In today's New York Observer, Felix Gillette has a thorough postmortem on "The Wanted," the short-lived and controversial NBC News show I wrote about earlier this month, in my piece about the case of Leopold Munyakazi, a former Goucher College professor accused of participating in the Rwandan genocide. Arguably, the show's fate was sealed long before it ever premiered, when a media ethics firestorm erupted over Munyakazi--after the producers of "The Wanted" confronted him with the genocide allegations, some experts on the Rwandan genocide spoke up to suggest he might actually be innocent. The case is a whole lot more complicated than that, though, full of contradictions and allegations of ideological axe-grinding, which Gillette argues is the entire point. Cases like Munyakazi's, he says:

... [are] not the kind of situations that would work in a simple good guys vs. bad guys format. Producers, it seemed, should have known better.

Overall, The Wanted amounted to what was arguably the worst public-relations hit that a broadcast news network has taken since CBS's "Rather-gate controversy" and Mr. Rather's subsequent lawsuit against his former employers.

It's still not clear whether the episode of "The Wanted" that focused on Munyakazi will ever air. At the time that the show was discontinued, after just two primetime episodes, there was speculation that a number of the additional installments that were already shot would end up on MSNBC or another network property, but Gillette hears no definite word.

The reverberations of the show continue, however, in Rwandan community here in the United States. Recently, the Buffalo News has been reporting on another case, that of Benoit Kabayiza, a local accountant who was also confronted by "The Wanted." Kabayiza's father, a Rwandan government subprefect in 1994, is currently on trial alongside many of other alleged organizers of the genocide at the International Criminal Tribunal for Rwanda, in Tanzania, and the Rwandan government accuses his son of participating as well. Like Munyakazi, Kabayiza claims he is an innocent target of a supposedly repressive Rwandan government, and like Munyakazi, he found an influential defender in Alison Des Forges, an expert on the genocide who later turned highly--some say reflexively--critical of the current president, Paul Kagame.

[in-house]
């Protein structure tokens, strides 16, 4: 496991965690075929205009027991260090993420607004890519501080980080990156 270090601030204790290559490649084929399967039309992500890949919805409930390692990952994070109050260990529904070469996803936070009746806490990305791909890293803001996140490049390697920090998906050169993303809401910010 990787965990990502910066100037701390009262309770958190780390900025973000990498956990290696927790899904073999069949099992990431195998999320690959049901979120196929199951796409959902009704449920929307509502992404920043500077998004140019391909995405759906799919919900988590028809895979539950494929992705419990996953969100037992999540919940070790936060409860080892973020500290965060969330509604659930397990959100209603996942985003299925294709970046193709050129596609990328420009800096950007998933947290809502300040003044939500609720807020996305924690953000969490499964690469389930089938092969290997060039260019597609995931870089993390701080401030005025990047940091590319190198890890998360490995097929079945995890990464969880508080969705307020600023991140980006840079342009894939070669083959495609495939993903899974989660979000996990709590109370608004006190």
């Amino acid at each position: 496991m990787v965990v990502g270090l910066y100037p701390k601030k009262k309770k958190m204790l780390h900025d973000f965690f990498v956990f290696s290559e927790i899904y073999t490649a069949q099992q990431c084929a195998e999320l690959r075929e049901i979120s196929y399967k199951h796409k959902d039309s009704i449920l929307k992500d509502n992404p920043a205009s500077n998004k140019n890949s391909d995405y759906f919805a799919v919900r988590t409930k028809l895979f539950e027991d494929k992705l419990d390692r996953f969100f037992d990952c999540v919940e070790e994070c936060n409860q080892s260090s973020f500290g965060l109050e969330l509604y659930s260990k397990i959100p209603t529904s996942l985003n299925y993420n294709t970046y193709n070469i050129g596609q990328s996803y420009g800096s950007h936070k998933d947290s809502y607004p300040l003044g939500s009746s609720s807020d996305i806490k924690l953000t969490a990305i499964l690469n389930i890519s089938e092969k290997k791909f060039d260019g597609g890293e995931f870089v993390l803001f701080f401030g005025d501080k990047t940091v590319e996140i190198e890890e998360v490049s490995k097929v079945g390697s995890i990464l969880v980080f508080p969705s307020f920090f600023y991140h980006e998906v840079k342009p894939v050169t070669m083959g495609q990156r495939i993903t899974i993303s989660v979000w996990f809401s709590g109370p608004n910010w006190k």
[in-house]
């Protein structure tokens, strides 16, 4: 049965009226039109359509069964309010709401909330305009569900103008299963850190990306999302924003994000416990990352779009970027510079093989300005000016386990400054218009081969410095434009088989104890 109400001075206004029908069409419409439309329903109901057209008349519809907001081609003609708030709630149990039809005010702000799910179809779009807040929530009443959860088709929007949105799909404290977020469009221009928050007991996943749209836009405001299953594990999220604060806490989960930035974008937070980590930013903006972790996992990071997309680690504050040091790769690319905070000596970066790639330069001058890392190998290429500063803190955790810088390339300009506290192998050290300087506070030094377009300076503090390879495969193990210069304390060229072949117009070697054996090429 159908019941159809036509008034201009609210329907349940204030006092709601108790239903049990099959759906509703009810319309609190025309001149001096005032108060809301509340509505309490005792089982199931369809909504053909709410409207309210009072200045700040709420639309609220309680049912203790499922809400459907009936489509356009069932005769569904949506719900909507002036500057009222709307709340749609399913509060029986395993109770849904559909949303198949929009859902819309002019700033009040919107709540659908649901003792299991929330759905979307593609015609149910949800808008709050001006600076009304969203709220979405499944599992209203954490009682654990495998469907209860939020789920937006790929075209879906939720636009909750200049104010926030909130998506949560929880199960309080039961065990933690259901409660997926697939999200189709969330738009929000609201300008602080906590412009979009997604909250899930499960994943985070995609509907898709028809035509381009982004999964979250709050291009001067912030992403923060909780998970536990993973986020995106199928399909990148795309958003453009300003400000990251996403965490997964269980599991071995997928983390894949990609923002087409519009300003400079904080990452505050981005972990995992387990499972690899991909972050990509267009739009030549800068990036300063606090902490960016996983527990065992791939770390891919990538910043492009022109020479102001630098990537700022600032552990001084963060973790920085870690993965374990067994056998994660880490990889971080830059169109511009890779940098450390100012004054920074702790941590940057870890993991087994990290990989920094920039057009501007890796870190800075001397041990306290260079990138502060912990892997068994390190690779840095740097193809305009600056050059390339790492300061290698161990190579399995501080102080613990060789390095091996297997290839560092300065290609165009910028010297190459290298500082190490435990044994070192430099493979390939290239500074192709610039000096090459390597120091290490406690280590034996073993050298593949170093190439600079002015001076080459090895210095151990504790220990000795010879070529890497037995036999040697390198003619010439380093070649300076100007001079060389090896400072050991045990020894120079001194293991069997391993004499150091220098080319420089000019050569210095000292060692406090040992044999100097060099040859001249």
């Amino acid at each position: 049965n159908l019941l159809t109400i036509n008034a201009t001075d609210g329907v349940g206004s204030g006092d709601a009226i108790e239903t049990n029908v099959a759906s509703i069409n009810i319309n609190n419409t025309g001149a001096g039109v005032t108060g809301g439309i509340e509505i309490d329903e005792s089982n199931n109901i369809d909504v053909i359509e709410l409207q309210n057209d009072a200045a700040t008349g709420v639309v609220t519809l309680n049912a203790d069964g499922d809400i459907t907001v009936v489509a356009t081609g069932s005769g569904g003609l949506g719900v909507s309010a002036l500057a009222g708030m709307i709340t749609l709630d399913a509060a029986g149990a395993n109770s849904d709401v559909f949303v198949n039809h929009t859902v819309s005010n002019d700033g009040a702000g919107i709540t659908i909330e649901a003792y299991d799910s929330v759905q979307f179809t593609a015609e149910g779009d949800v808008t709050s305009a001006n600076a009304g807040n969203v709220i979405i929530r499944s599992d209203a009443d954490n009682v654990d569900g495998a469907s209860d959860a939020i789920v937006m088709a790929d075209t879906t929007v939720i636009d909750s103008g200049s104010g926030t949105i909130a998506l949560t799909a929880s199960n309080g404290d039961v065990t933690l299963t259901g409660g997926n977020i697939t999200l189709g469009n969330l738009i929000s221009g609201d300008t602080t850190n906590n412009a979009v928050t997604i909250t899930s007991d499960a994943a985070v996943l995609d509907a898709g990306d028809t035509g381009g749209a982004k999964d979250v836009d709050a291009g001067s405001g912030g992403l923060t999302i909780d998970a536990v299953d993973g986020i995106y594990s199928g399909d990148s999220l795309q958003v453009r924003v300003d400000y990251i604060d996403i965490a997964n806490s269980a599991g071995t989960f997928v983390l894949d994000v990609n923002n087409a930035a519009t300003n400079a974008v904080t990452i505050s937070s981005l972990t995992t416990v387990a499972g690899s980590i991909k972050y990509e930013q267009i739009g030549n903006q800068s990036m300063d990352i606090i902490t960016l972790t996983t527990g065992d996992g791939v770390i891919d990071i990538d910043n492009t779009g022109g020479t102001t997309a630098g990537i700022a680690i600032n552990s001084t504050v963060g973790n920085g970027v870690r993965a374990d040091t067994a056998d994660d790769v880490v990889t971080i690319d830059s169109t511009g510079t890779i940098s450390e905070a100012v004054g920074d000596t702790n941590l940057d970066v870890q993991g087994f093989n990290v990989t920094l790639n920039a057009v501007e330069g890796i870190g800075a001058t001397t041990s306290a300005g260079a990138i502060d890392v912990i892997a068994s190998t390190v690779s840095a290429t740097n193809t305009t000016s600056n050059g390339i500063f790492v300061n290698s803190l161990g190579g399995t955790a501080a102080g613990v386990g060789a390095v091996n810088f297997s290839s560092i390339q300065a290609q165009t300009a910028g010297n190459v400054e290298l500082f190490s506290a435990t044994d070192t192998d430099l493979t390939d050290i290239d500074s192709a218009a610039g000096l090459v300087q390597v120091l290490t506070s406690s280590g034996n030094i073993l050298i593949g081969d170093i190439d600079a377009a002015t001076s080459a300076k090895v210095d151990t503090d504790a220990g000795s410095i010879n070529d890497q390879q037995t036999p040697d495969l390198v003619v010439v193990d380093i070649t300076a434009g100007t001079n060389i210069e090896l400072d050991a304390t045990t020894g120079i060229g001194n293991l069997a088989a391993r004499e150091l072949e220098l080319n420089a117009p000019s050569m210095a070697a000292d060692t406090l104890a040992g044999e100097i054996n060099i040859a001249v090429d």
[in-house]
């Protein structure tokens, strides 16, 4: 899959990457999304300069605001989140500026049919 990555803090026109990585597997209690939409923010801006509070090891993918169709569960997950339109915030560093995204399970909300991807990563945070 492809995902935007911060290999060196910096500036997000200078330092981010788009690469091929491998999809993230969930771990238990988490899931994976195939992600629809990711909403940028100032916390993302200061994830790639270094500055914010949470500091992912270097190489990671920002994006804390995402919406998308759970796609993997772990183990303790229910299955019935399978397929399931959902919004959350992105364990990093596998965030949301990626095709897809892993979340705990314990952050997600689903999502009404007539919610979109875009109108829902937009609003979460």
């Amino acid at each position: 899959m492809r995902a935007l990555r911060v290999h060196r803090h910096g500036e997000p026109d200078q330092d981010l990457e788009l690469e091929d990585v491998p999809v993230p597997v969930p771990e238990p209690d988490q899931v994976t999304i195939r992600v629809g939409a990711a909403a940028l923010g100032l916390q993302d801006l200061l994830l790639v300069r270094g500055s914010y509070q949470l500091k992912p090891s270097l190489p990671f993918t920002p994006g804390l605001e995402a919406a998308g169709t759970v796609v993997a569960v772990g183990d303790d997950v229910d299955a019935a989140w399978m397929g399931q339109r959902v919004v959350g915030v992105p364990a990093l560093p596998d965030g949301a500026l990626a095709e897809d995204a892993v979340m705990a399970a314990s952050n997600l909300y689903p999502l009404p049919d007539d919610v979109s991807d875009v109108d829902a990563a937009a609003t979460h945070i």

Rwanda wants the United States to deport Kabayiza home to face trial. The Buffalo News says that a special unit of the U.S. Immigration and Customs Enforcement agency that focuses on human rights violators has traveled to Rwanda to investigate. I've heard the same unit is also looking into Munyakazi's case, and has interviewed people in his home village. But as the News reports, U.S. authorities say such investigations "could take months, even years." Real-world justice doesn't move at the pace of prime-time drama.